For a complicated thriller, take a trip to ‘The East’

The Charlotte ObserverJune 20, 2013 

Alexander Skarsgård and Ellen Page in "The East."


  • The East


    Cast: Brit Marling, Alexander Skarsgård, Ellen Page, Toby Kebbell

    Director: Zal Batmanglij

    Length: 116 minutes

    Rating: RATING: PG-13 (thematic elements, violence, some disturbing images, sexual content and partial nudity)

Hollywood used to boast that films had been “Ripped from the headlines!” That once provided an impetus to buy tickets, because filmgoers weren’t as anxious to escape into pure fantasy. (“Ripped off from comic books and other movies!” Nah, not much of a slogan.)

But with Wikileaks and government invasion of privacy the hottest topics in the news, “The East” couldn’t have come along at a more apt time. Writers Brit Marling and Zal Batmanglij would have us see the world through the eyes of both eco-terrorists and the private-public confederacy of people who spy on them. It’s a complicated movie, the kind distributors no longer put out much in summer – or, sadly, at all.

Marling also stars as Jane Moss, a former FBI agent hired by an industrial security firm. Her boss (steely Patricia Clarkson) assigns Jane to infiltrate a group called The East, which has begun a series of “jams” to punish offenders in the ways they have offended.

The head of an oil company responsible for a vast Atlantic spill gets a house full of oil. Drug manufacturers who make a product with horrible side effects ingest their own chemical poison and suffer the same consequences as their victims.

Sarah, as this spy now calls herself, cleverly penetrates the inner circle of The East, which is led by the charismatic Benji (Alexander Skarsgård, looking like either Charles Manson or a picture-book Jesus from a white man’s Bible).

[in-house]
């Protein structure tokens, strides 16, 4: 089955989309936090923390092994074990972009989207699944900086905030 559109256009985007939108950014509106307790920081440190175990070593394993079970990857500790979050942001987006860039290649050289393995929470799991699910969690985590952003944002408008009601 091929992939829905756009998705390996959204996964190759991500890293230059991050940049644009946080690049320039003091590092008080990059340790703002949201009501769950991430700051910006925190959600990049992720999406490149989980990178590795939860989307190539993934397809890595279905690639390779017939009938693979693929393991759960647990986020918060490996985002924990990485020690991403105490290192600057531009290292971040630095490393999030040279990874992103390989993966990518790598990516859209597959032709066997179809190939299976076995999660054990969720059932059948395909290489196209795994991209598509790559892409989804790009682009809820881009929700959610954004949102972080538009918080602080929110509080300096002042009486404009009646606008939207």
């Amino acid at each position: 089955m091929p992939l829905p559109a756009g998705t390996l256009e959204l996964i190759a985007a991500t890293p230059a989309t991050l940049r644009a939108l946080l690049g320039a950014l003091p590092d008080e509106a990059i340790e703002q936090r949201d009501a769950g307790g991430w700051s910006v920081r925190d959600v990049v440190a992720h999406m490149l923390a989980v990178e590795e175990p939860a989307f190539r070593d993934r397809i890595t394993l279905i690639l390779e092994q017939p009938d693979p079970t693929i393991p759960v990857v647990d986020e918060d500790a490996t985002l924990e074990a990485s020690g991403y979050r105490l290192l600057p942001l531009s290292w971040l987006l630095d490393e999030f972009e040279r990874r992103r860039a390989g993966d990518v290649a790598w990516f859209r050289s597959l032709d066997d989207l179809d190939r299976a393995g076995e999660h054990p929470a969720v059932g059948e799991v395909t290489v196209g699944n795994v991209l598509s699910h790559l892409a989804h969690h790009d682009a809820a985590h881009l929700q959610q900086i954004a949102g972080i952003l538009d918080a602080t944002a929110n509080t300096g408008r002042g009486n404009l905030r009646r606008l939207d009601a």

“Sarah” has to overcome the skepticism of angry Izzy (Ellen Page) and gentle Doc (Toby Kebbell), whose body and mind are breaking down under the effect of that aforementioned drug. As she’s exposed to the horrors that corporations commit with impunity, she begins to side with her quarry.

I’d guess the public generally thinks of eco-terrorists as selfish and strident, so Batmanglij (who also directed) and Marling counter that: Except for Izzy, who has a hardcore anti-corporate agenda for personal reasons, East members seem reflective and happy.

We’re not meant to side with them, exactly, but to ask whether they serve a purpose. If no one adequately calls corporate polluters and poisoners to account – and history has often shown that to be true in America – what, if anything, can be done about them?

The writers also want us to reflect on the vast amount of waste we create as a society, including the edible food we throw away. But this isn’t a protest pamphlet: It’s a drama about dilemmas and relationships.

The movie is full of low-key, effective performances, with Skarsgård especially watchable as a friendly, patient sort of zealot.

If you’ve seen Marling carry a film, especially one she co-wrote (“Another Earth,” “Sound of My Voice”), you know she prefers to have her characters remain enigmas for as long as possible. Marling plays closed, watchful, smart people who only gradually reveal themselves to others, as Jane/“Sarah” does here, and she’s good at that.


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